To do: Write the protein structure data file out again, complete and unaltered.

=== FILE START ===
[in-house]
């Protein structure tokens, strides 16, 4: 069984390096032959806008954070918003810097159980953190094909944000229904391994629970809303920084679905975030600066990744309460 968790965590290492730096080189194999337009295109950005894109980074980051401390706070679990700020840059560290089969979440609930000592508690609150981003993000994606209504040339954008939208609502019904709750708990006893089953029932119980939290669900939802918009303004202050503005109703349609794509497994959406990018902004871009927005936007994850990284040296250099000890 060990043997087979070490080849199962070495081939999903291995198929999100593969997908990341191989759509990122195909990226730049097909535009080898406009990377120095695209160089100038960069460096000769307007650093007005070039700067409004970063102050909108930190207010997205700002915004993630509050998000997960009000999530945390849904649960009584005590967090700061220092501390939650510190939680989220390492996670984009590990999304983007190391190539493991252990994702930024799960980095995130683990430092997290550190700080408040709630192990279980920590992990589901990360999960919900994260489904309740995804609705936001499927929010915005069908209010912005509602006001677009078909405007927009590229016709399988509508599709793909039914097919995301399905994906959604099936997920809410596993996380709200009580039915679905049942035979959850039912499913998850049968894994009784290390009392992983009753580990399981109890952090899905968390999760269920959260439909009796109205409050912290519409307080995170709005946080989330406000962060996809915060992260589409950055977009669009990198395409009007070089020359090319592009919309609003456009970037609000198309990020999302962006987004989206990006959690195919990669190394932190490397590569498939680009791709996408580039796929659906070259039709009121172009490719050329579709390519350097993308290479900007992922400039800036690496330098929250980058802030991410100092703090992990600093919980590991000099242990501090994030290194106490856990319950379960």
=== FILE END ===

[in-house]
């Protein structure tokens, strides 16, 4: 069984390096032959806008954070918003810097159980953190094909944000229904391994629970809303920084679905975030600066990744309460 968790965590290492730096080189194999337009295109950005894109980074980051401390706070679990700020840059560290089969979440609930000592508690609150981003993000994606209504040339954008939208609502019904709750708990006893089953029932119980939290669900939802918009303004202050503005109703349609794509497994959406990018902004871009927005936007994850990284040296250099000890 060990043997087979070490080849199962070495081939999903291995198929999100593969997908990341191989759509990122195909990226730049097909535009080898406009990377120095695209160089100038960069460096000769307007650093007005070039700067409004970063102050909108930190207010997205700002915004993630509050998000997960009000999530945390849904649960009584005590967090700061220092501390939650510190939680989220390492996670984009590990999304983007190391190539493991252990994702930024799960980095995130683990430092997290550190700080408040709630192990279980920590992990589901990360999960919900994260489904309740995804609705936001499927929010915005069908209010912005509602006001677009078909405007927009590229016709399988509508599709793909039914097919995301399905994906959604099936997920809410596993996380709200009580039915679905049942035979959850039912499913998850049968894994009784290390009392992983009753580990399981109890952090899905968390999760269920959260439909009796109205409050912290519409307080995170709005946080989330406000962060996809915060992260589409950055977009669009990198395409009007070089020359090319592009919309609003456009970037609000198309990020999302962006987004989206990006959690195919990669190394932190490397590569498939680009791709996408580039796929659906070259039709009121172009490719050329579709390519350097993308290479900007992922400039800036690496330098929250980058802030991410100092703090992990600093919980590991000099242990501090994030290194106490856990319950379960």